The following is a conversation between Ramona Gonzalez of Nite Jewel and Clive Ives of the cult British duo Woo. Their intimate synth pop record from 1989, It’s Cosy Inside, was recently reissued by Drag City and was an inspirational record to Ramona.
Clive: A good place to start is about that quote (from the sticker on the It’s Cosy Inside reissue) about how It’s Cosy Inside saved your life?
Ramona: Cole and I started listening to Woo when we lived in New York. We lived in a horrible neighborhood and in a horrible apartment together sharing one room. There was always loud music playing down the alleyway. We would listen to Woo at night to relax and fall asleep almost every night. We did other things too, but did that a lot. We loved it very much, but then weird stuff started happening. Cosy became a record that if I was having a big problem mentally, I would have to turn it on, otherwise I wouldn’t be able to deal with it. This one night, in Los Angeles actually, we were taking acid with a friend and we were practicing our band. We were having a great time and then we went outside and were sort of harassed by the police. It started getting really dark so we went back to our house and I started going into a really bad downward spiral of darkness. I basically thought I was going to die, so I put your record on and for literally 8 hours I listened to it on loop and that was the only way that I could imagine that I wasn’t going to die
Clive: Awww… So it really was a bit of a lifeline while you were tripping?
Ramona: It completely was. It was the only thing that could make me not go completely insane. It was strange because it was like a switch turned on.
Clive: Well, that makes you sound like a great Woo fan.
Ramona: I am the biggest Woo fan. I am.
Clive: In a way you are the most influential, because I think whatever you have done out there for us has initiated this possibility, and now you and I are on a single together, which is really cool.
Ramona: Never in a million years would I have imagined that would happen. When I was researching you guys I found your Myspace page, which I thought was great– that’s how I first contacted you. I think you were on Myspace because you were telling me Mark drew the picture for Light of All Beings, which was my profile picture at the time. Can you tell me about how you and Mark grew up?
Clive: Well, in suburban South London. Where to begin? When Mark was about six, he had a doctor that said he had to move out of London because he had asthma. We moved out just to the edge of London where it was higher up and the air was clearer. We lived on the outskirts of London. Then we moved back. With the cover of It’s Cosy Inside, the guy in the attic is symbolic of my dad and that is my mum on the phone. She was quite a wild socialite, you know, really wanted a good time and quite, sort of fiery. My dad was very conventional and normal, very practical. I think that was quite a strong influence on my brother and I because they never agreed on anything about how to bring us up or about what was right and what was wrong. So, I think Mark and I didn’t have parents that were working as a team, they were definitely quite different and had different viewpoints of the world.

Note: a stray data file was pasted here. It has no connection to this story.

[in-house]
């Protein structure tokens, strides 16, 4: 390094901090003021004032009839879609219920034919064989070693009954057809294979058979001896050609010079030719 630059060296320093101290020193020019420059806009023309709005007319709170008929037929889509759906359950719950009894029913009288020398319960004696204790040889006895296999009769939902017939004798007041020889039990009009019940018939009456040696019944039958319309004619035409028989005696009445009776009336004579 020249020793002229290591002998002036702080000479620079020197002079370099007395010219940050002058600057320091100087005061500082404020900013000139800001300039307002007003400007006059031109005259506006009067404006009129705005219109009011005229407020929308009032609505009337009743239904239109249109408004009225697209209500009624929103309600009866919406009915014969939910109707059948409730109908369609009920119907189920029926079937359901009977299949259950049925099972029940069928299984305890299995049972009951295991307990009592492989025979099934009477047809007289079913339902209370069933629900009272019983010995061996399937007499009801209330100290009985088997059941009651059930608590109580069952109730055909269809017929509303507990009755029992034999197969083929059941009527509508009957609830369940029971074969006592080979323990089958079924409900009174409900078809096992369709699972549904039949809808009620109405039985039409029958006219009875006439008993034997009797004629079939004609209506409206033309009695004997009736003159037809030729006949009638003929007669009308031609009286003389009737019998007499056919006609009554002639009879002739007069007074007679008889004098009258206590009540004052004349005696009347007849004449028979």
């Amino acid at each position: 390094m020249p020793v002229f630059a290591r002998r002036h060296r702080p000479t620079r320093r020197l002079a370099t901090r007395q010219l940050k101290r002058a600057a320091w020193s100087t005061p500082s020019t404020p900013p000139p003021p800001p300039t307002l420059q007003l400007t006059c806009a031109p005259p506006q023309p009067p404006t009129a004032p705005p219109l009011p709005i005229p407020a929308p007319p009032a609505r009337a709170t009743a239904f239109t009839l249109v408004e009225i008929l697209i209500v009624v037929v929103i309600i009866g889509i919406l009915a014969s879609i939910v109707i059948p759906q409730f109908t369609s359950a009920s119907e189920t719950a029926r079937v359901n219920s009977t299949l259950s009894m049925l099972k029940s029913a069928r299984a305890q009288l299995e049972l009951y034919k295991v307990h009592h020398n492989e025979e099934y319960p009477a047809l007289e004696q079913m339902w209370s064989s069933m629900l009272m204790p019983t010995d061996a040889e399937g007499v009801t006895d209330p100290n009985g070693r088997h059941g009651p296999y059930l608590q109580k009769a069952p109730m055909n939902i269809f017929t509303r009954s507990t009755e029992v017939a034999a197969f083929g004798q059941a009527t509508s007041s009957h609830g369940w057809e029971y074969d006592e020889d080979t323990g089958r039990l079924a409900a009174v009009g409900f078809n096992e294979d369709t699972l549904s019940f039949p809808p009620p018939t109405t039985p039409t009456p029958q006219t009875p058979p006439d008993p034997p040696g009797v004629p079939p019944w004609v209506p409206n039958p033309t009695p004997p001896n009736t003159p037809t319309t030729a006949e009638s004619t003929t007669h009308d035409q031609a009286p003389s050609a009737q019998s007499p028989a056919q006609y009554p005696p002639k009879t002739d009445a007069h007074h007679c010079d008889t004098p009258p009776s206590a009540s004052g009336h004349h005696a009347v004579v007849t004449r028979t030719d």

Ramona: I’m looking at the cover right now, and I love these drawings. They’re so amazing! I was always really drawn to the mom, she’s so animated.
Clive: Well I’m glad you said that because I drew her.
Ramona: I love her!
Clive: Yeah, she’s wild isn’t she?
Ramona: Yeah! You have your parents on the cover of this record, so clearly it’s about you guys.
Clive: Well, yeah. Let me think. The title has lots of meanings to me. The idea that it’s cozy inside could be taken as a very spiritual concept. There, the little peace symbol’s saying, really, we’re all at peace, it’s just really whether we can feel that or not. Then there is the idea that there is this sort of futuristic vision that the world was becoming more hostile. There is the camera out in the street watching people, it was just coming up to 1984, that whole George Orwell concept of big brother watching you. We were very busy with a lot of that stuff and conspiracy theories, so that was woven into it. So there is my mum on the phone and my dad on the attic, the little boy is a photograph of me when I was six.
Clive: Yeah. That was me when I found this old, big airplane so I just put that in. I don’t know if you can figure it out but there is a little picture on the right hand side of the wall.
Ramona: Yeah I can’t tell what that is.
Clive: If you look at it upside down, it’s still a bit obscure, but it’s actually a close up of Mark with a dummy in his mouth. And that’s why we called the track ‘Upside Down’. But what Mark saw– he has a bit of a knack of looking into things and seeing other things in them, and when you look at this picture you might not get it– was in the dummy there is a little elf character. When I first brought this out I thought it was obvious, but what I realized is that it was all very personal, very subtle, and hardly anyone got any association with the titles and all the things on the cover.